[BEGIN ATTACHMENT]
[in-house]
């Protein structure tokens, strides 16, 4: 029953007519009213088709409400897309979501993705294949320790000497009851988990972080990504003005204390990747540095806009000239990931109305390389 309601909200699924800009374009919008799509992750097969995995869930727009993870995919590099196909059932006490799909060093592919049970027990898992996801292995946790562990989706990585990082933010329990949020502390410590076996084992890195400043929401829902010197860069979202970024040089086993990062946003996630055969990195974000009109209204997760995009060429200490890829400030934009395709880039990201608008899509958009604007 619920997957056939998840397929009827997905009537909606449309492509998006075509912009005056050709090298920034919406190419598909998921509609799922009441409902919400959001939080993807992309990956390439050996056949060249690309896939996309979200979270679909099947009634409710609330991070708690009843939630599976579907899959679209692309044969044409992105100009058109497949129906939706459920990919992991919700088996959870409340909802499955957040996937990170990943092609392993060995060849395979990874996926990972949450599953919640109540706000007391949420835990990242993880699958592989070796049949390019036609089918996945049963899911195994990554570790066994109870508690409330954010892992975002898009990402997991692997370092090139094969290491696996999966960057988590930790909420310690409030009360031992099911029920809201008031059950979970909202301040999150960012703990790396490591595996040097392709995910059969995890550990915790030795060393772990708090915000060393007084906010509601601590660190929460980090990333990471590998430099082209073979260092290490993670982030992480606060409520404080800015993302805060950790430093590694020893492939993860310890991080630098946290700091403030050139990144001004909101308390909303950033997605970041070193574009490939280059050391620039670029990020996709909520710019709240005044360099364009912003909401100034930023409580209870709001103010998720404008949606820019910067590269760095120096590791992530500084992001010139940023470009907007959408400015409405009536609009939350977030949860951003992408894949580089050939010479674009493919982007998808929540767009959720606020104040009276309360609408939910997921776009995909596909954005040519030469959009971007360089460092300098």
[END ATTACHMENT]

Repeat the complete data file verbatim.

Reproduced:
[in-house]
């Protein structure tokens, strides 16, 4: 029953007519009213088709409400897309979501993705294949320790000497009851988990972080990504003005204390990747540095806009000239990931109305390389 309601909200699924800009374009919008799509992750097969995995869930727009993870995919590099196909059932006490799909060093592919049970027990898992996801292995946790562990989706990585990082933010329990949020502390410590076996084992890195400043929401829902010197860069979202970024040089086993990062946003996630055969990195974000009109209204997760995009060429200490890829400030934009395709880039990201608008899509958009604007 619920997957056939998840397929009827997905009537909606449309492509998006075509912009005056050709090298920034919406190419598909998921509609799922009441409902919400959001939080993807992309990956390439050996056949060249690309896939996309979200979270679909099947009634409710609330991070708690009843939630599976579907899959679209692309044969044409992105100009058109497949129906939706459920990919992991919700088996959870409340909802499955957040996937990170990943092609392993060995060849395979990874996926990972949450599953919640109540706000007391949420835990990242993880699958592989070796049949390019036609089918996945049963899911195994990554570790066994109870508690409330954010892992975002898009990402997991692997370092090139094969290491696996999966960057988590930790909420310690409030009360031992099911029920809201008031059950979970909202301040999150960012703990790396490591595996040097392709995910059969995890550990915790030795060393772990708090915000060393007084906010509601601590660190929460980090990333990471590998430099082209073979260092290490993670982030992480606060409520404080800015993302805060950790430093590694020893492939993860310890991080630098946290700091403030050139990144001004909101308390909303950033997605970041070193574009490939280059050391620039670029990020996709909520710019709240005044360099364009912003909401100034930023409580209870709001103010998720404008949606820019910067590269760095120096590791992530500084992001010139940023470009907007959408400015409405009536609009939350977030949860951003992408894949580089050939010479674009493919982007998808929540767009959720606020104040009276309360609408939910997921776009995909596909954005040519030469959009971007360089460092300098």